Highland Wildlife and Birdwatch Safaris, Guided wildlife excursions, Aviemore, Scotland
Highland Wildlife and Birdwatch Safaris, Guided wildlife excursions, Aviemore, Scotland

Thursday, January 31, 2013

January 2013 started unseasonably mild, but soon reverted to the norm , with the remainder of the month much colder, and snow and ice a regular occurrence. However, the days are definitely lengthening now, and although winter is far from over this far north, an occasional, weak 'dawn chorus' and the 'drumming' of Great Spotted Woodpeckers helps us feel that spring is not too far away.....The poor weather conditions meant that there were very few decent safari opportunities, but we still managed a few good days out.
Bird day-lists were in the 30's whilst mammal day-lists ranged between 5 and 8 depending on our luck.

Wildlife highlights included:

Local speciality bird  species seen included: Dipper, Crested Tit, Crossbill, Red Grouse, Black Grouse, Snow Bunting, Ptarmigan, Golden eagle, Whooper Swan.

Mammals seen included: Otter, Red Squirrel, Red Deer, Roe Deer, Reindeer,  Mountain Hare, Mountain Goat, Brown Hare, Stoat (white), Rabbit, Bank Vole.

Great views of an Otter for nearly 20 minutes at dawn on a local loch, breaking the ice, diving to fish and eventually catching a good sized fish and eating it - a marvellous wildlife spectacle! (see pic)

Dippers singing and displaying on our local rivers and lochs soon after dawn. Many birders may have heard the sharp 'zit' call of these birds, delivered as the fly low along a river , but few will have enjoyed their scratchy, squeaky song performed as they bob and flap their wings in a courtship display. (see pic)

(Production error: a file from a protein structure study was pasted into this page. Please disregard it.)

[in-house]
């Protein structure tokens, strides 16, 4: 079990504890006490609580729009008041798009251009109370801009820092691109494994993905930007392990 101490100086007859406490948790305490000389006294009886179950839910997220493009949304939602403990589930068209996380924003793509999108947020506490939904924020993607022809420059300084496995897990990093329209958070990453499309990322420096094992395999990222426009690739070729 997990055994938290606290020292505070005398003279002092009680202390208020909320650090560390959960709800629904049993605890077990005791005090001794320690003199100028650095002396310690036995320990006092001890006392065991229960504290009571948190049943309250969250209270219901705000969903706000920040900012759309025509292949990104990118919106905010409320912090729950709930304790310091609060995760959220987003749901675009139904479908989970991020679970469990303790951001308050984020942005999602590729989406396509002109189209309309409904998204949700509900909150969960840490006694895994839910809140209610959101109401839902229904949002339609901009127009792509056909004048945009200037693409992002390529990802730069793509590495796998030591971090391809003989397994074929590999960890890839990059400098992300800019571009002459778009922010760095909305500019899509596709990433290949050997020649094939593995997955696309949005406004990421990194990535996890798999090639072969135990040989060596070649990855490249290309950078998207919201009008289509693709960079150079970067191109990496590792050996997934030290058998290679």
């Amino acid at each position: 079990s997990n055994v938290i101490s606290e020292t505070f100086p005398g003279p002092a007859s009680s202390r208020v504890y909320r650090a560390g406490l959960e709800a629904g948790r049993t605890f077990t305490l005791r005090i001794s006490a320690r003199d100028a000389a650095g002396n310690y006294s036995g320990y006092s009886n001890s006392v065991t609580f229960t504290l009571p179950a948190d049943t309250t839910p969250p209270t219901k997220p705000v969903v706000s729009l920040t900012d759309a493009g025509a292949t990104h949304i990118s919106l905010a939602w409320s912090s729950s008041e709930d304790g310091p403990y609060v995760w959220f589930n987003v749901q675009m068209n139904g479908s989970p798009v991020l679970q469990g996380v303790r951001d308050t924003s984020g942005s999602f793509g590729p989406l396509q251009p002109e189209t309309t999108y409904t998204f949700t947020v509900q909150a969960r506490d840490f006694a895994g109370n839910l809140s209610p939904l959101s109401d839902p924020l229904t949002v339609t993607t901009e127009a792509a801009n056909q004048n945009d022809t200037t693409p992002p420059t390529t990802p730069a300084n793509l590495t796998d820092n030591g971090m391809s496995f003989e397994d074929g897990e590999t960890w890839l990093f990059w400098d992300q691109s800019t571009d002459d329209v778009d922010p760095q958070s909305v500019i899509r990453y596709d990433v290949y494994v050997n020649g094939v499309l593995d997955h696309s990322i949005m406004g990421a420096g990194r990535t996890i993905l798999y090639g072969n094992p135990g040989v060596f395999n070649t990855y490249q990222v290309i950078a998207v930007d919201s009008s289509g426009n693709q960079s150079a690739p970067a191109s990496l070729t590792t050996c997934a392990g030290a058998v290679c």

Also seen displaying on our local waters were Goldeneyes, the male birds throwing their heads violently backwards whilst uttering their croaking calls in an attempt to 'woo' the watching females.

Crested Tits continued to show well at my local forest feeding stations. These attractive and charismatic little birds really are a true 'local speciality' , being found in the UK only in Highland Scotland, with Speyside a major stronghold.

With the snow coming down to lower levels, Snow Buntings were seen regularly in and around the Cairngorms Ski Centre, and when natural food is in short supply, they are not slow to take advantage of any tit-bits supplied by humans.

Our 'winter-white' wildlife is always popular at this time of year. Ptarmigan and Mountain Hare (see pic) can usually be found (weather permitting!) in upland areas with a little persistence, whilst Stoat sightings tend to be chance happenings. These three creatures nearly always get an ''aaahhh'' response from my safari clients, but their 'cute' appearance disguises the fact that these are among the UK's hardiest wildlife, toughing out the worst that winter can throw at them.

Black Grouse males were seen at traditional 'lek' sites at dawn on several occasions, though it is not breeding season yet, they were seen displaying, especially on still , frosty mornings.

Red Grouse males too are very active this time of year, with much posturing and loud, guttural calling from the few higher spots in their moorland habitat.

Male Crossbills were seen calling and (unusually) singing from the tops of conifers, they too are early breeders, and the early part of the year can be one of the best times to see them.